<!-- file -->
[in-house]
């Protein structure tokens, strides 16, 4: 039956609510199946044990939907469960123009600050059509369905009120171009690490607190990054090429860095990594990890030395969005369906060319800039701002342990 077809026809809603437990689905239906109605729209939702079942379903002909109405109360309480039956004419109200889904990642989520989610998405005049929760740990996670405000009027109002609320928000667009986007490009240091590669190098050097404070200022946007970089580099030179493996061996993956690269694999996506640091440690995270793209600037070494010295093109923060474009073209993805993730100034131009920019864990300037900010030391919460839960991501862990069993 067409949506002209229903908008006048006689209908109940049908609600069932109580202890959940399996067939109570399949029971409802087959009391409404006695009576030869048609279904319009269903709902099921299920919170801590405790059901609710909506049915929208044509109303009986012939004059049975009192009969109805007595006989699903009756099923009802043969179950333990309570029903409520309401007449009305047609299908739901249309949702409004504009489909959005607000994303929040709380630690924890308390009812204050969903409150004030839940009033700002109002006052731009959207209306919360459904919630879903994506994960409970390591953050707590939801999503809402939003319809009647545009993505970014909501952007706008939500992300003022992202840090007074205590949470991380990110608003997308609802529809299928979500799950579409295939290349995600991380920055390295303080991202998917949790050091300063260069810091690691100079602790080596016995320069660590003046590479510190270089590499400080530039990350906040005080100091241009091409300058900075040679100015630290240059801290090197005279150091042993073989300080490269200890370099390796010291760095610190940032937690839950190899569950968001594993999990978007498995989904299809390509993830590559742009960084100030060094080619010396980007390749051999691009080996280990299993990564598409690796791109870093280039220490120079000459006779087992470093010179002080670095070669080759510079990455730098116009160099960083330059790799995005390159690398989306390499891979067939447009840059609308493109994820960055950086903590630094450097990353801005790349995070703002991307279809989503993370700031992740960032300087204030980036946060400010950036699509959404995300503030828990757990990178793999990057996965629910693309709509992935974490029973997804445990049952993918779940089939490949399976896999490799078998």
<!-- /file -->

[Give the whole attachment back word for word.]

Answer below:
[in-house]
């Protein structure tokens, strides 16, 4: 039956609510199946044990939907469960123009600050059509369905009120171009690490607190990054090429860095990594990890030395969005369906060319800039701002342990 077809026809809603437990689905239906109605729209939702079942379903002909109405109360309480039956004419109200889904990642989520989610998405005049929760740990996670405000009027109002609320928000667009986007490009240091590669190098050097404070200022946007970089580099030179493996061996993956690269694999996506640091440690995270793209600037070494010295093109923060474009073209993805993730100034131009920019864990300037900010030391919460839960991501862990069993 067409949506002209229903908008006048006689209908109940049908609600069932109580202890959940399996067939109570399949029971409802087959009391409404006695009576030869048609279904319009269903709902099921299920919170801590405790059901609710909506049915929208044509109303009986012939004059049975009192009969109805007595006989699903009756099923009802043969179950333990309570029903409520309401007449009305047609299908739901249309949702409004504009489909959005607000994303929040709380630690924890308390009812204050969903409150004030839940009033700002109002006052731009959207209306919360459904919630879903994506994960409970390591953050707590939801999503809402939003319809009647545009993505970014909501952007706008939500992300003022992202840090007074205590949470991380990110608003997308609802529809299928979500799950579409295939290349995600991380920055390295303080991202998917949790050091300063260069810091690691100079602790080596016995320069660590003046590479510190270089590499400080530039990350906040005080100091241009091409300058900075040679100015630290240059801290090197005279150091042993073989300080490269200890370099390796010291760095610190940032937690839950190899569950968001594993999990978007498995989904299809390509993830590559742009960084100030060094080619010396980007390749051999691009080996280990299993990564598409690796791109870093280039220490120079000459006779087992470093010179002080670095070669080759510079990455730098116009160099960083330059790799995005390159690398989306390499891979067939447009840059609308493109994820960055950086903590630094450097990353801005790349995070703002991307279809989503993370700031992740960032300087204030980036946060400010950036699509959404995300503030828990757990990178793999990057996965629910693309709509992935974490029973997804445990049952993918779940089939490949399976896999490799078998």